Amateur harpist and professional teacher’s pet, Meg Littleton, is fed up with everyone's thoughts and prayers.

writer's statement

nitzan mager

Are you worried about making a dark comedy that deals with the aftermath of a school shooting? Me too.

But I’m more worried about not making this film. About there not being a film that cuts through the thoughts and prayers.

I clearly remember the day my kid came back home from school in his first month of kindergarten and reported that they’d had a lockdown drill.  Oh, I asked, What’s that? Well, he said, We hid in the bathroom and had to be quiet so that dangerous animals wouldn’t get us.

I still think about this when I send him to school.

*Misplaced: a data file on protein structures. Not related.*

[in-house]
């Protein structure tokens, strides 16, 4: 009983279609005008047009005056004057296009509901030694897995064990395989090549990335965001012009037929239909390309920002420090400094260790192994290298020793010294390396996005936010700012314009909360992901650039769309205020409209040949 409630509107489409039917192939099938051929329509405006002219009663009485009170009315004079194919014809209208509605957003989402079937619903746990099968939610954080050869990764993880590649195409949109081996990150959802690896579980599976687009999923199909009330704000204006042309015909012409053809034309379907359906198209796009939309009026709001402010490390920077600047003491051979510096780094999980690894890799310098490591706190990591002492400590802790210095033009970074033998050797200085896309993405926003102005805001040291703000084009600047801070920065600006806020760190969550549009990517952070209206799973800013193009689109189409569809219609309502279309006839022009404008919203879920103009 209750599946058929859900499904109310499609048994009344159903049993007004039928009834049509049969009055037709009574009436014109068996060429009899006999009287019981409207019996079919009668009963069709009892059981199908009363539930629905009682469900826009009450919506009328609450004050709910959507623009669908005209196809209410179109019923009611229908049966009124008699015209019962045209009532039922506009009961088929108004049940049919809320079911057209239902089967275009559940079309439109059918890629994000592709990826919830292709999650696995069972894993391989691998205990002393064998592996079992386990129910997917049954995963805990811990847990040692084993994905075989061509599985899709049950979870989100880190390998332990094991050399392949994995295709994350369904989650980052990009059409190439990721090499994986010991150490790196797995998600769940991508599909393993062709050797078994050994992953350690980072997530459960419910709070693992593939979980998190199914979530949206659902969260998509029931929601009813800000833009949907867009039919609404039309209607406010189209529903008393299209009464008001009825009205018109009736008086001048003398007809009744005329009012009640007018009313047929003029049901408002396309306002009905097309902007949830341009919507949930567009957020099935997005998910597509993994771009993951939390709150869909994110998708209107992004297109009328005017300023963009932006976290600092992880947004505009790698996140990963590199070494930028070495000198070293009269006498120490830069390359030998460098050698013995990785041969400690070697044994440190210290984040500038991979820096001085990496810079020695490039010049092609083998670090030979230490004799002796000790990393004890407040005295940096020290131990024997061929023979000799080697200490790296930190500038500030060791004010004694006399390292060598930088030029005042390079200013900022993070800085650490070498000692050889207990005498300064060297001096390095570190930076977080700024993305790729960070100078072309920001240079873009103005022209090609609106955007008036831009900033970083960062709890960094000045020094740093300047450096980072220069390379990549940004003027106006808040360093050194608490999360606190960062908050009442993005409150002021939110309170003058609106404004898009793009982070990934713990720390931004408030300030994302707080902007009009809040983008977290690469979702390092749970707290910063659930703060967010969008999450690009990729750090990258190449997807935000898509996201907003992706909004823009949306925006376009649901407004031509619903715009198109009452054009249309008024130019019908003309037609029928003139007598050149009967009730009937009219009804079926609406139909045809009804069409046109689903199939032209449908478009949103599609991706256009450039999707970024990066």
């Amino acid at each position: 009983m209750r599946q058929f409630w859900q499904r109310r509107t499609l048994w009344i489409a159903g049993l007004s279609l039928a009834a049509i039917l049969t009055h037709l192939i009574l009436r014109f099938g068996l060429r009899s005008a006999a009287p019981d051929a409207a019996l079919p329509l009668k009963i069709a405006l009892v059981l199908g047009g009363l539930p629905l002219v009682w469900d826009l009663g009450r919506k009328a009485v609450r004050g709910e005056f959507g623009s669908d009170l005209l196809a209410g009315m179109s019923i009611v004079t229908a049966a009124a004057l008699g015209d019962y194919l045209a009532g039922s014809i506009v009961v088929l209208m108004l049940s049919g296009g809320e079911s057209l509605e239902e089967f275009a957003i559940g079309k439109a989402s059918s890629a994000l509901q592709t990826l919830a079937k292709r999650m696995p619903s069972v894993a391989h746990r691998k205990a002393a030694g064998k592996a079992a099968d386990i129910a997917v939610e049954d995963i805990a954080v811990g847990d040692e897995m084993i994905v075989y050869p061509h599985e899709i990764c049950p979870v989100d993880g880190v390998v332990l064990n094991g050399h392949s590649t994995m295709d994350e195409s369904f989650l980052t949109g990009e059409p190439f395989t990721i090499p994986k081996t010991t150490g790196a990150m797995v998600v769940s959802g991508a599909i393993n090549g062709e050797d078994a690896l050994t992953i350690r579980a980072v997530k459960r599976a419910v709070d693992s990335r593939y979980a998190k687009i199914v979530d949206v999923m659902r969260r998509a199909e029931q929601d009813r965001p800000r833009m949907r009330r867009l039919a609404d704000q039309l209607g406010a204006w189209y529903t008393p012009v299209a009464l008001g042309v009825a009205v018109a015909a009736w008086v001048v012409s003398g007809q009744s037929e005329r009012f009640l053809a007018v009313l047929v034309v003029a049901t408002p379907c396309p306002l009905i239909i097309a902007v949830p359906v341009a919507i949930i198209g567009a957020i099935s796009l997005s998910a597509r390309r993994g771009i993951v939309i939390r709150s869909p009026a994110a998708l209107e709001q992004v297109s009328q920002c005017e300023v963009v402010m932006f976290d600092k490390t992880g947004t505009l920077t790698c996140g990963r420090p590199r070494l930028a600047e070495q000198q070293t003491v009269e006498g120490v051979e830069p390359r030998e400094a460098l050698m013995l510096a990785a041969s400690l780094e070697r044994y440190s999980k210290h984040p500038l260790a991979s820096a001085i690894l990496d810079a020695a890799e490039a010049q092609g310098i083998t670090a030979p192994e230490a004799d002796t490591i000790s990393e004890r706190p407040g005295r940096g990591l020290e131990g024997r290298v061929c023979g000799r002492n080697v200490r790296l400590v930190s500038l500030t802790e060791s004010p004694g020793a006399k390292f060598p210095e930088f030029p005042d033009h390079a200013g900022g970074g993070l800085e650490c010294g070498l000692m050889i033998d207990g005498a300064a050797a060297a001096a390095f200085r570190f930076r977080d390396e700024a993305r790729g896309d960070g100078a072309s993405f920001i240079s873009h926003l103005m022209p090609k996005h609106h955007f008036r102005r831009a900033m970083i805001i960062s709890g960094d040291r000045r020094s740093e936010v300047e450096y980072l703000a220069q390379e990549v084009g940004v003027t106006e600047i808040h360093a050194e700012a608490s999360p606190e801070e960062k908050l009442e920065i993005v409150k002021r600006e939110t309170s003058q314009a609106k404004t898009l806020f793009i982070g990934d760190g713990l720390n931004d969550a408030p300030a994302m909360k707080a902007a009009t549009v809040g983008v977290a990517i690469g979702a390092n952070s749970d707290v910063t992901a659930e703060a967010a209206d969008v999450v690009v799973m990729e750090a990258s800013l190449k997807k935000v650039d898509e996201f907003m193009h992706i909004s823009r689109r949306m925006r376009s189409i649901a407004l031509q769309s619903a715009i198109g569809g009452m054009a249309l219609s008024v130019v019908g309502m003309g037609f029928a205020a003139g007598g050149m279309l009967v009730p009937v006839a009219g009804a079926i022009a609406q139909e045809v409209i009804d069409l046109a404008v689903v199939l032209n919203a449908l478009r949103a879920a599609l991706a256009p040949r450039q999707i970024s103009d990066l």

And when I go into a grocery store. Or a movie theater. I look for exits, make a plan of escape.  This is not normal. But maybe it is. RUN AMOK is, tragically, a story that is perennially relevant.

producer's statement

lela meadow-conner

I recently received a text alert that my 7th grader’s middle school was in a Level 1 Lockdown.

In 1987, my 7th grade self would have equated that with an epic Mario Brothers fail. This uncomfortable irony is the sort of engine propelling RUN AMOK.

RUN AMOK tells the story of school gun violence through a lens we’ve never seen before.

Dry wit, music, and a fantastically original protagonist pull the audience into a journey chronicling the tragedy of losing a parent, the complexities of being a teenager today, and the power of storytelling as a means for healing.

No telling of a school shooting is a comfortable one. But much of my current work is driven by the intersection of sociopolitical commentary and art of storytelling, and I believe this film can further a critical conversation.

ig hi
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